More details of the initiatives is available here. 

Sector reaction 

Leaders from around the sector said the announcements were a positive step in the sector’s relationship with government and that they looked forward to engaging with the new initiatives. 

Sir Stuart Etherington, chief executive of the National Council for Voluntary Organisations, which represents charities, said: “Opening up public services commissioning to smaller charities will lead to better outcomes for the people who depend on them. The expertise of charities helps create caring, responsive and efficient public services.
‘But for smaller charities in particular, the barriers to involvement in public services have often been insurmountable.
‘These announcements send a very positive signal. For too long we have seen little progress on this issue, so I’m very pleased that the government is now grasping the nettle and beginning to tackle the complex issues involved head-on.
‘This is an encouraging starting point for what I hope will be ongoing efforts to make sure charities can play a full role in public services.’

Neil Cleeveley, chief executive of Navca, the umbrella body for councils for voluntary action, said: “I am delighted that Rob Wilson has made a priority of helping smaller charities get more involved in shaping and delivering public services. This is an exciting initiative and we at Navca look forward to working with him to harness our members’ expertise, as the biggest network of small charities in England, to make this a success.”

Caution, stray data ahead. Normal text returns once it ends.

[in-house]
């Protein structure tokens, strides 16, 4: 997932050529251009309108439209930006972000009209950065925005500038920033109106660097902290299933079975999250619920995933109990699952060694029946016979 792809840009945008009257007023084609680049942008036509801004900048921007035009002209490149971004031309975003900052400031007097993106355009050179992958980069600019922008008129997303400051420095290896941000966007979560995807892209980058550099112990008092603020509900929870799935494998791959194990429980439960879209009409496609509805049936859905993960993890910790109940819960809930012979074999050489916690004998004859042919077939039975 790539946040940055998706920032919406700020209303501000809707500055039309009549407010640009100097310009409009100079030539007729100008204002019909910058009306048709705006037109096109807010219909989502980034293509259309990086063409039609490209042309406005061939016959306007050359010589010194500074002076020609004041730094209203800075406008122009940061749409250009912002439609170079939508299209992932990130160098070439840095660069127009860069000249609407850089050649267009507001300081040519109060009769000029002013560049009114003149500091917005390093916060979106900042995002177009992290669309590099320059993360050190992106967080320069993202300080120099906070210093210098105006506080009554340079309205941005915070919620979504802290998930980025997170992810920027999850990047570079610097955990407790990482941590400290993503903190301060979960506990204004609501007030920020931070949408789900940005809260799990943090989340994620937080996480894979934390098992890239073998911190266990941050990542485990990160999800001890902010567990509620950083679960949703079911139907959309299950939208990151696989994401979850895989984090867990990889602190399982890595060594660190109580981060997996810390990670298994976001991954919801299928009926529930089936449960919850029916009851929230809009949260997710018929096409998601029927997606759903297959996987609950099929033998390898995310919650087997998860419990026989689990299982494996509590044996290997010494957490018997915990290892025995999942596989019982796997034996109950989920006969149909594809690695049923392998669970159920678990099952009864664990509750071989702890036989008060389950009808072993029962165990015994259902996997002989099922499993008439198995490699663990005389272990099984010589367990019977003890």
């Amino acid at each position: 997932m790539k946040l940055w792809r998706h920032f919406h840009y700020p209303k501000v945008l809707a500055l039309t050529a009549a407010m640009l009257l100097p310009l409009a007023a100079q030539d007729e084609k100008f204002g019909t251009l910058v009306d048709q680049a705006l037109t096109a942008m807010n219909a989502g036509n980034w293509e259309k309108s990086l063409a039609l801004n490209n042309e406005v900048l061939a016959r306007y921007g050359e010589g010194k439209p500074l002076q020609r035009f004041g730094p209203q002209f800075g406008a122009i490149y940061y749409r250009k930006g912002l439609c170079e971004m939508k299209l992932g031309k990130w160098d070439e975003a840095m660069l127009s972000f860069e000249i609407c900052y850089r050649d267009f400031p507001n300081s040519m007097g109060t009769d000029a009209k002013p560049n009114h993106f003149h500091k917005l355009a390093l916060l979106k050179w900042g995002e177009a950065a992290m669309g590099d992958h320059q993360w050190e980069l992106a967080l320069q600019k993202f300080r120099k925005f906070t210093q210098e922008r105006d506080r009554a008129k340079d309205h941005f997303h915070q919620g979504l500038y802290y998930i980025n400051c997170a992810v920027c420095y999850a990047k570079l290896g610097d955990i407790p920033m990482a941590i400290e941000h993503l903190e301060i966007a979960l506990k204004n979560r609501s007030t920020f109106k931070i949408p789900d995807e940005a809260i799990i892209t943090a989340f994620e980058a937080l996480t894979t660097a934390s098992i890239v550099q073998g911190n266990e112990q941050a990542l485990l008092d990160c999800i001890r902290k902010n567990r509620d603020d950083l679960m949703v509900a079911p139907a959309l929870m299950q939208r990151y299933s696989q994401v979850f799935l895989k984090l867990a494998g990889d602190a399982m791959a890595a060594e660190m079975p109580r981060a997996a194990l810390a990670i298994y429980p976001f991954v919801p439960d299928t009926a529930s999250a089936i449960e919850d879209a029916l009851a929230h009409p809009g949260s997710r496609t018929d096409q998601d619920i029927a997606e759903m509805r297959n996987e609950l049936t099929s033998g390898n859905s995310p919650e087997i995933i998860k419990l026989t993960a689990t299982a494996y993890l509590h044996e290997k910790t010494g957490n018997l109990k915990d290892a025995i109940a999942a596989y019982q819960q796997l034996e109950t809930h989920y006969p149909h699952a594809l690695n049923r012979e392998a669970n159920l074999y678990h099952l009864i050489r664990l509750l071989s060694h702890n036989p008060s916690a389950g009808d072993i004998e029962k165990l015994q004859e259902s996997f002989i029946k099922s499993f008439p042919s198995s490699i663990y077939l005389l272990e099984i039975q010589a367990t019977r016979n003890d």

“I’m looking forward to meeting with the new Crown Representative as soon as possible to offer our knowledge of local charities and commissioning. We found it really helpful to work with their predecessor Michael O’Toole.”

Paul Streets, chief executive of Lloyds Bank Foundation for England and Wales, which recently published a report highlighting the barriers small charities faced in the commissioning process, said: “We are pleased that the minister has listened to these organisations and recognised the scale of the challenges they face. The solutions he has outlined today, in particular the Public Services Incubator that will tackle issues as they arise and the voluntary, community and social enterprise crown representative who will ensure ongoing dialogue, will go some way to ensuring the long-term survival of these small but vital organisations.”

Peter Holbrook, chief executive of Social Enterprise UK, said: “We need to see a stronger Social Value Act, a still greater commitment from government to transparency of public sector contracts, and action to foster a diverse range of providers within public sector markets. Whilst we acknowledge that government has paid attention to some of these issues, there is still much to be done.

“There are reasons to be hopeful and optimistic that government is committed to resetting the relationship between itself and the third sector. We would like to see Whitehall take on vested interests and to challenge the barriers which hold back outcomes based commissioning from fulfilling its promise. We recognise that this cannot be achieved overnight, but a refreshed approach on this in 2017 should be high up on ministers’ new year resolutions.”